Barney Crockett: 'There has been no contact at all with the North East about the political positions of Labour'
As politicians’ offices go, Barney Crockett’s is a tiny bit grand. Okay, so the Aberdeen Town House extension it is housed in is more than a little dated – the corridors are lined with 1970s wool wallpaper – but the room itself is the size of a small classroom, the conglomeration of desks has enough space for an entire political group, and the massive windows bathe the place in the Granite City’s endless summertime light.
Crockett is clearly pleased with his environs and what he has done with them, amassing a collection of furniture that could hold its own in a late 20th century design museum and lining the walls with books upon books upon books, political biographies jostling for space alongside tomes on everything from Christianity to architecture to Russian history. But then, Crockett has had the run of the place. Having quit the Labour Party at the beginning of summer, he has effectively been banished to the building’s empty top floor, where he’s been free to choose any office he wants and to fill it with whatever pieces of furniture he can scavenge.
Crockett could wax lyrical on the Town House, and indeed does when we go into the council chamber. Those fancy leather seats the members sit on? Original Herman Millers, bought in the 1970s when the city and shire were awash with oil-industry cash. That golden orb that looks like an oversized Terry’s Chocolate Orange? A gift from Soviet leader Mikhail Gorbachev when he was given the freedom of the city in the nineties. It’s not the building, Crockett’s office, or their contents we’re here to discuss, though, but rather how he found himself in such glorious isolation in the first place.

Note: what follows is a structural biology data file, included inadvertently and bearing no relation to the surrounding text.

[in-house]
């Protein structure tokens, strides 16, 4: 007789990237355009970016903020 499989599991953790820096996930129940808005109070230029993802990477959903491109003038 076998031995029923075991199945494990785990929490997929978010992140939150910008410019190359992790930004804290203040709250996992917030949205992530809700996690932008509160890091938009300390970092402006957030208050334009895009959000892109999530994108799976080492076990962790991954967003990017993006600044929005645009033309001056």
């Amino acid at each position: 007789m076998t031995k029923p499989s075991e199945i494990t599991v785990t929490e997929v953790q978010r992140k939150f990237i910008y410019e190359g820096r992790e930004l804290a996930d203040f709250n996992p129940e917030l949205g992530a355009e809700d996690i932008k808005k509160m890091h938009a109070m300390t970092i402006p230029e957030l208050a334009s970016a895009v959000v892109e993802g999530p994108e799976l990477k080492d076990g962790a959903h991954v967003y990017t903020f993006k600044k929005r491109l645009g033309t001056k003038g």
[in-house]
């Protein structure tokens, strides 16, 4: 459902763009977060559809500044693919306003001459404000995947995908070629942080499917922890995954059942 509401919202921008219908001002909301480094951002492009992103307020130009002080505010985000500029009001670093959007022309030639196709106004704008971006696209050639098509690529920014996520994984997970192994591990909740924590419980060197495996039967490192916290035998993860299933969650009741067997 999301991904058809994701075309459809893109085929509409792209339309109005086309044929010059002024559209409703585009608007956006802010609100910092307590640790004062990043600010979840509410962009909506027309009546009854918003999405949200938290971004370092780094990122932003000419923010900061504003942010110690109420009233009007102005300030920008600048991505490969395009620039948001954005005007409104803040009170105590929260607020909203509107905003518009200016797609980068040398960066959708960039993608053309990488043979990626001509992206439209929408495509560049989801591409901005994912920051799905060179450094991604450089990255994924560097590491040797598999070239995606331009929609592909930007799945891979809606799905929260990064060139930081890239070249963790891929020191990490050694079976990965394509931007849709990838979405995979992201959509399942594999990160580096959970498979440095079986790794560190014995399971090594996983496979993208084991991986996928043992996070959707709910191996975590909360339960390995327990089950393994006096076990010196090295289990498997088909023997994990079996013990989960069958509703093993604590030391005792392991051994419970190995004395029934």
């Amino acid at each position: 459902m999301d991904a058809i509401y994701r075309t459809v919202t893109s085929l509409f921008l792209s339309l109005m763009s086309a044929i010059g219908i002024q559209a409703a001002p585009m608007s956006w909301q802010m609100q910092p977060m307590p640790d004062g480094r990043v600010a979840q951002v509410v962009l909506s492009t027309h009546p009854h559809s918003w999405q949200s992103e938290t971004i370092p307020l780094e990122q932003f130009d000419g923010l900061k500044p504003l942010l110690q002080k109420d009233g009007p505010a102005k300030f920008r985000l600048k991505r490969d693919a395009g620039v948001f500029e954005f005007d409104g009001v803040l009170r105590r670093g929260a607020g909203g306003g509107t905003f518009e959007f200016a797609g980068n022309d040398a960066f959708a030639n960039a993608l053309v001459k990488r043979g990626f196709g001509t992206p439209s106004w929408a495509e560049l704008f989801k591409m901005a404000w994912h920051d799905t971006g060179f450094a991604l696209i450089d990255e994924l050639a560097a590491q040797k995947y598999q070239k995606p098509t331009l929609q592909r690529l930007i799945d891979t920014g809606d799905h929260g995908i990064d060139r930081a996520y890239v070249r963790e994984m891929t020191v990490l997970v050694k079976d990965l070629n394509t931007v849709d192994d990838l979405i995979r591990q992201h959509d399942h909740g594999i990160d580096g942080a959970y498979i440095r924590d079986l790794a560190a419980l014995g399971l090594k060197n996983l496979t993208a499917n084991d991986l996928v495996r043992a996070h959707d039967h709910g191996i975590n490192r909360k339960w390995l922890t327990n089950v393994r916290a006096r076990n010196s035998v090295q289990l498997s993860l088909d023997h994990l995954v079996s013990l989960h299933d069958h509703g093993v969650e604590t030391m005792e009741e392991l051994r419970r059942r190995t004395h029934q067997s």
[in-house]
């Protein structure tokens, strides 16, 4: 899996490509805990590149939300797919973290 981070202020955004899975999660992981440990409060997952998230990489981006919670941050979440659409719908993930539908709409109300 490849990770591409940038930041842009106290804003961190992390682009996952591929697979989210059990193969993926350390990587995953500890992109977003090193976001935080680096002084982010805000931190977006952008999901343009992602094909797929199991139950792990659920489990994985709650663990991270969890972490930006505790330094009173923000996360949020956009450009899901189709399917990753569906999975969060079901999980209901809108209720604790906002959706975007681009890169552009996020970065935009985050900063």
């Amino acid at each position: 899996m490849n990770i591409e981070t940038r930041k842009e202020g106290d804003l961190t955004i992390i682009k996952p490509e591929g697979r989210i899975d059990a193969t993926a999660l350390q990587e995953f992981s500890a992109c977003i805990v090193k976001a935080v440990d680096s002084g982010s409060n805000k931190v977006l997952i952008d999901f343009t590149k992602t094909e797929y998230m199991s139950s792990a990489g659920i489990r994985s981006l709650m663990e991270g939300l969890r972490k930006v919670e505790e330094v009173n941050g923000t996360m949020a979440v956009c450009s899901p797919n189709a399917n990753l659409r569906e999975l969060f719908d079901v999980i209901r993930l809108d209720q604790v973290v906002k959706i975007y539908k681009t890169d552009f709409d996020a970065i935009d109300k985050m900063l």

Crockett has been leader of Aberdeen City Council’s Labour group on more than one occasion and has served stints as both Lord Provost and leader of the local authority, but he has always been something of a divisive figure in the city. SNP Westminster leader Stephen Flynn said he honed his own oratory skills across the chamber from Crockett in the Aberdeen “bear pit”, and the representative for Dyce, Bucksburn and Danestone has certainly picked fights in high places, famously falling out with Alex Salmond in 2013. The Aberdeen Labour group had wanted the Salmond government to cut funding for the Scottish Open because Royal Aberdeen Golf Club, which was preparing to host the tournament in 2014, did not at that time admit women – a policy it ultimately revoked in 2018. With tensions running high as the country geared up for the 2014 independence referendum, the then first minister accused the Aberdeen administration Crockett led of behaving in an “extreme manner” and taking a “totally insane, indeed kamikaze, position” in relation to the funding arrangement; Crockett said Salmond was “totally out of control” and branded his comments as “the despicable actions of a natural bully”. A year later Crockett was ousted as leader of both the Labour group and the council after colleagues colluded behind his back, with replacement Jenny Laing going on to either lead or co-lead the local authority until last year.
But Crockett’s ties to the city are deep-rooted and longstanding. He has been on the council for close to two decades and, bar the five years when he and his fellow group members were suspended for forming a coalition with the Tories – something banned by the party at a national level, but which Crockett says is unavoidable in local politics – has always been a proud Labour man. That all changed in June when, angered by confirmation that the party will block all new domestic oil and gas developments if it wins power – and UK leader Keir Starmer’s promise to base a state-owned energy company in the political capital of Edinburgh rather than the energy capital of Aberdeen – Crockett quit the party in disgust.